Beer. It’s ancient, endorsed by several early Christian thinkers, including Martin Luther; it even was one of the first products to have quality regulations to guide brewing. Most importantly, much like the brewers that make it, beer comes in many varieties. Yes, there is more to beer than just domestic beers like Budweiser and Coors. With Fake Patty’s Day on the horizon and not a single beer sommelier in sight, I can see why it might be hard to pick the right beer for the upcoming festivities. So here’s a crash course on popular beer varieties.
Named for the large amount of wheat used to brew this variety, wheat beers typically are less bitter than other brews and are often paired with citrus fruits. A German variety of wheat beer known as Weissbier is said to have a taste similar to a banana. Varieties found commonly in this region include: Boulevard Unfiltered Wheat, brewed in Kansas City, Mo., Blue Moon Belgian White, brewed in Denver, Colo., Tallgrass Halcyon Unfiltered Wheat, brewed in Manhattan and Wildcat Wheat Ale, also brewed in Manhattan by the Little Apple Brewing Company. Wheat beers are one of my favorite varieties. They are very versatile beers that seem to work well in both summer and winter months. Boulevard is my personal favorite. The sweet, bread-like flavor paired with the citric acid of a lemon wedge makes it a great beer to socialize with.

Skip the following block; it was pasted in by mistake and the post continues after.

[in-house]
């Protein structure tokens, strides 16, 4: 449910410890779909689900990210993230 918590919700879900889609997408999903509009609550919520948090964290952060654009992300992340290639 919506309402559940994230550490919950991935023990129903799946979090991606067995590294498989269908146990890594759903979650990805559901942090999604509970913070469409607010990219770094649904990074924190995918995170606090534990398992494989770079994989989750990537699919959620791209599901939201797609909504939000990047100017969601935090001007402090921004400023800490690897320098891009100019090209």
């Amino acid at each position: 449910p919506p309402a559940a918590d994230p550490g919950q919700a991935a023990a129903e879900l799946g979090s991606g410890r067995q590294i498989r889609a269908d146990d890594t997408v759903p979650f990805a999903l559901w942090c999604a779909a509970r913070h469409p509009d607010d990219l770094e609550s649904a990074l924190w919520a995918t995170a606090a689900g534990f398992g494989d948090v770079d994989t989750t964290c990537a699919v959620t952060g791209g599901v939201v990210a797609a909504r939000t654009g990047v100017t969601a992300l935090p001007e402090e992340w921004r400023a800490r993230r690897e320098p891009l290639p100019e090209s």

Stout and Porters
Generally a darker, in some cases almost black, beer; Stouts typically feature a very roasted flavor ranging from a coffee-like taste to a more chocolate flavor. In some instances this variety is referred to as a dessert beer. One of the most well known Stouts is Guinness, with a dark, almost creamy-like consistency that most either love or hate. Buffalo Sweat, brewed by Tallgrass, has a creamy consistency and sugary taste. Without a stout beer, O’Malley’s Belfast Bomber simply wouldn’t exist. Stouts, along with their distant relative the porter, are very popular among microbrewers in the U.S. The Little Apple Brewing Company makes a stout called Black Angus. These varieties are definitely worth trying during Fake Patty’s.
India Pale Ale
The India Pale Ale, or IPA as it is more commonly referred to, dates back to English colonial days when the demand for beer by British soldiers in India was high. It has become one of the most popular varieties of beer in the 21st century. American IPAs are brewed with a single variety of hops per beer and in many ways contrast their English cousins. Notable IPAs in this area include Boulevard’s Single Wide IPA, Tallgrass’ simply-named IPA and Breckenridge Colorado’s Lucky U IPA. I’m not a huge fan of this variety of beer, but I have tons of friends who are. It’s probably worth a try.
Besides the types I’ve listed, there are many other varieties, brands and cultural identities associated with beers across the world. If these don’t tickle your fancy then I suppose you’ll need to stick to Bud Light or switch to whiskey for Fake Patty’s Day.
Tim Schrag is a senior in journalism and digital media. Send comments to email@example.com.